913. Increased risks for stroke and acute myocardial infarction after herpes zoster: A population-based propensity score-matched study
Session: Oral Abstract Session: Vaccines, Vaccine Preventable Disease, and their Impact
Friday, October 28, 2016: 9:00 AM
Room: 275-277
Background:Causality between herpes zoster (HZ) and stroke or acute myocardial infarction (AMI) remains uncertain, since confounding factors have not been fully controlled in previous studies. We therefore assessed the risks for stroke and AMI attributed to HZ itself using propensity score-matching analysis.

Methods: The study was based on a prospective cohort from National Health Insurance Service (NHIS) database of South Korea. This cohort consisted of about 570,000 people representing entire population of South Korea, who received a medical check-up and were followed up from 2002 to 2013. We searched the events of HZ, stroke and AMI using the International Classification of Diseases, Tenth Revision(ICD-10) diagnostic codes. The patients with past histories of HZ, stroke or AMI were excluded. We identified a group of HZ patients and a control group of non-HZ patients who were 1:1 matched with each of HZ patients by propensity score. The risks for all cerebro-cardiovascular events, stroke and AMI were analyzed. Furthermore, we performed subgroup analyses according to subtypes of stroke and age groups.

Results: Over 12 years, a total of 519,880 peoples with ≥ 18 years were observed. 23,233 patients were diagnosed with HZ. From the remaining 496,647 without HZ, 23,213 were 1:1 matched with each of HZ patients by propensity score. Two groups of 23,213 subjects with or without HZ finally analyzed. Compared with non-HZ group, HZ group had significantly higher risks for all cerebro-cardiovascular events, stroke and AMI: hazard ratios (HR) were, respectively, 1.41 (95% CI, 1.25-1.59) (P < 0.001), 1.35 (95% CI, 1.18-1.54) (P < 0.001), and 1.59 (95% CI, 1.27-2.01) (P< 0.001). In subgroup analyses, HR for hemorrhagic stroke and ischemic stroke were 1.66 and 1.25, respectively. Notably, risks for stroke after HZ gradually decreased according to aging: HR 3.74 in ≤ 40 years, HR 1.49 in 41 to 50 years, HR 1.39 in 51 to 60 years, HR 1.25 in 61 to 70 years, HR 1.24 in ≥ 71 years. However, risk for AMI after HZ peaked in 51 to 60 years: HR 1.45 in ≤ 40 years, HR 1.47 in 41 to 50 years, HR 1.96 in 51 to 60 years, HR 1.24 in 61 to 70 years, HR 1.91 in ≥ 71 years.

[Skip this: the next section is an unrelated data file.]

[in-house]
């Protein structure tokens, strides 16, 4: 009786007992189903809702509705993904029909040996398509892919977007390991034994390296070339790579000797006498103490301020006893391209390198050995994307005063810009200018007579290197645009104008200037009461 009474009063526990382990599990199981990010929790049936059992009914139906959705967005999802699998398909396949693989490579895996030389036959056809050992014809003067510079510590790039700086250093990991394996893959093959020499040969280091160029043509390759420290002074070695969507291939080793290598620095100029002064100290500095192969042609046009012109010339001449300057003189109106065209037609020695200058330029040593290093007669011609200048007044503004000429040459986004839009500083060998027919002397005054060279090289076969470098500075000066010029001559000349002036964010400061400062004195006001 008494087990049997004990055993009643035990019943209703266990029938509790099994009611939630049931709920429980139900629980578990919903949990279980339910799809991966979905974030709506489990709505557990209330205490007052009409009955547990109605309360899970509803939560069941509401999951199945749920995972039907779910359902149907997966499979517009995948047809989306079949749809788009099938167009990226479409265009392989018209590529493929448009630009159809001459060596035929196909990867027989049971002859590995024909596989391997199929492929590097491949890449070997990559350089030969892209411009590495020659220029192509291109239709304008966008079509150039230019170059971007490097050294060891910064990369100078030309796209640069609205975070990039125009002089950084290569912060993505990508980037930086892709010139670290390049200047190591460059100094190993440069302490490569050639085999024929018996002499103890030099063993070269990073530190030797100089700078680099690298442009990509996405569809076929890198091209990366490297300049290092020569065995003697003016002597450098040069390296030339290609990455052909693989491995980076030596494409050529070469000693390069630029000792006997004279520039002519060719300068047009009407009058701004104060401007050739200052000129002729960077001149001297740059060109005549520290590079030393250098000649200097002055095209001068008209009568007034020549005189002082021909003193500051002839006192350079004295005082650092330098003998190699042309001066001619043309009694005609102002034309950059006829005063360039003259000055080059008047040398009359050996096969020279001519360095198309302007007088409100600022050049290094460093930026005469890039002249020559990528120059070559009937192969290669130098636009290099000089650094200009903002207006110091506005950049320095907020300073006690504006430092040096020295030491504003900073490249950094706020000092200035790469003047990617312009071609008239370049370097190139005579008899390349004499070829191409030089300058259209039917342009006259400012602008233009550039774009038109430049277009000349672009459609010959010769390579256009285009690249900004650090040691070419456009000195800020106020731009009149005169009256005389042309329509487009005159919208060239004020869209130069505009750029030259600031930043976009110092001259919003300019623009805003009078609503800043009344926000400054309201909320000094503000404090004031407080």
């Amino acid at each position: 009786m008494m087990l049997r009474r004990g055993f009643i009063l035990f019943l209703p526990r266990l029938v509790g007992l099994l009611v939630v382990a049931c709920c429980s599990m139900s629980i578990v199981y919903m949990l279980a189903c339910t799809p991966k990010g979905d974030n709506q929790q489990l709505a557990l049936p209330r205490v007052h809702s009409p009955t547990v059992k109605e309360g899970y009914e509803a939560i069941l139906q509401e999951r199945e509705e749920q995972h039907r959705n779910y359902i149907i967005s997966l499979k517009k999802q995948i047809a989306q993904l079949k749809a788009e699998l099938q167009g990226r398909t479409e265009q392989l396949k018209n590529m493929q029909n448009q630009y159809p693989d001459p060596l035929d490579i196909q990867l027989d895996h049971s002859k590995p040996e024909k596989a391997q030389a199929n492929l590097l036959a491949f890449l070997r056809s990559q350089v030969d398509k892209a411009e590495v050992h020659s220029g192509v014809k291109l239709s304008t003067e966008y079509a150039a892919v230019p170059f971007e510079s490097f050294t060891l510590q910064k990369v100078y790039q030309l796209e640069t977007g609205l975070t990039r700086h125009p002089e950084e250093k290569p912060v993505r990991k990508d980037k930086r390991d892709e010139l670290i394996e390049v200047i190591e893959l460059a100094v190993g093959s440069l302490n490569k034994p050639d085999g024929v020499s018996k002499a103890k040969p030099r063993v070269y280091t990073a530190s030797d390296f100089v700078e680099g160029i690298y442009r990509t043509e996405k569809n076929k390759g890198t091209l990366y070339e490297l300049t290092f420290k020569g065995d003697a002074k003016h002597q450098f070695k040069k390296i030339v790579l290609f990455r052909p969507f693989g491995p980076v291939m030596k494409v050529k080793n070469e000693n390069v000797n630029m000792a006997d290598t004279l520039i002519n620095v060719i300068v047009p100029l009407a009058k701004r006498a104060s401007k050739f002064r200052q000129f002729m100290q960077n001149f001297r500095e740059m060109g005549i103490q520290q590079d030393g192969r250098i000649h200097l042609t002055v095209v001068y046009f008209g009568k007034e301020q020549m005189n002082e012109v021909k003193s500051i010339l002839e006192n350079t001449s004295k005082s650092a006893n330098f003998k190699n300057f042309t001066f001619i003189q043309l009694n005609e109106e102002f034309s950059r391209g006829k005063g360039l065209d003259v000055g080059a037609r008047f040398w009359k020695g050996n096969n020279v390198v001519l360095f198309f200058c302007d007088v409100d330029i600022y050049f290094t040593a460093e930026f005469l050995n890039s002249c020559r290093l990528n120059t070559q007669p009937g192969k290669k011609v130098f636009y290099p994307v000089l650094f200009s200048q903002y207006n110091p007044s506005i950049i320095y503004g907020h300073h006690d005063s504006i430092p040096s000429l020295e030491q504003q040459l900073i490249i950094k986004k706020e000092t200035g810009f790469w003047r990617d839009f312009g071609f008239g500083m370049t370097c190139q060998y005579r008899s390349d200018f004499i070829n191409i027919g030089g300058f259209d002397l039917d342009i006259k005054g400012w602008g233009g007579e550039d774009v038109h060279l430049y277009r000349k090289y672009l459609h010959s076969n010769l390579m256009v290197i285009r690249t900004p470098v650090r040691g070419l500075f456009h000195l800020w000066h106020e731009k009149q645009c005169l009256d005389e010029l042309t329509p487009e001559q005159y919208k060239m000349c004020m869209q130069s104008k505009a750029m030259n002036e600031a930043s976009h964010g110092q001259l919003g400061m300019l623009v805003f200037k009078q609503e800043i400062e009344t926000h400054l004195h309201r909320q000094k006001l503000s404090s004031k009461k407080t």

Conclusion: Our findings showed the increased risks for both stroke and AMI after HZ, by which the causality between them could become highly plausible.

Min-Chul Kim, MD1, Sung-Cheol Yun, PhD2, Sun U. Kwon, MD3, Han-Bin Lee, MD3, Pil Hyung Lee, MD4, Seung-Whan Lee, MD4, Sang-Oh Lee, MD5, Sang-Ho Choi, MD5, Yang Soo Kim, MD5, Jun Hee Woo, MD5 and Sung-Han Kim, MD5, (1)Departments of Infectious Diseases, Asan Medical Center, University of Ulsan College of Medicine, Seoul, Korea, The Republic of, (2)Clinical Epidemiology and Biostatistics, Asan Medical Center, University of Ulsan College of Medicine, Seoul, Korea, The Republic of, (3)Departments of Neurology, Asan Medical Center, University of Ulsan College of Medicine, Seoul, Korea, The Republic of, (4)Departments of Cardiology, Asan Medical Center, University of Ulsan College of Medicine, Seoul, Korea, The Republic of, (5)Department of Infectious Diseases, Asan Medical Center, University of Ulsan College of Medicine, Seoul, Korea, The Republic of

Disclosures:

M. C. Kim, The National Research Foundation (NRF) funded by the Ministry of Education, Science and Technology: Grant Investigator , Research grant

S. C. Yun, None

S. U. Kwon, None

H. B. Lee, None

P. H. Lee, None

S. W. Lee, None

S. O. Lee, None

S. H. Choi, None

Y. S. Kim, None

J. H. Woo, None

S. H. Kim, The National Research Foundation (NRF) funded by the Ministry of Education, Science and Technology: Grant Investigator , Research grant

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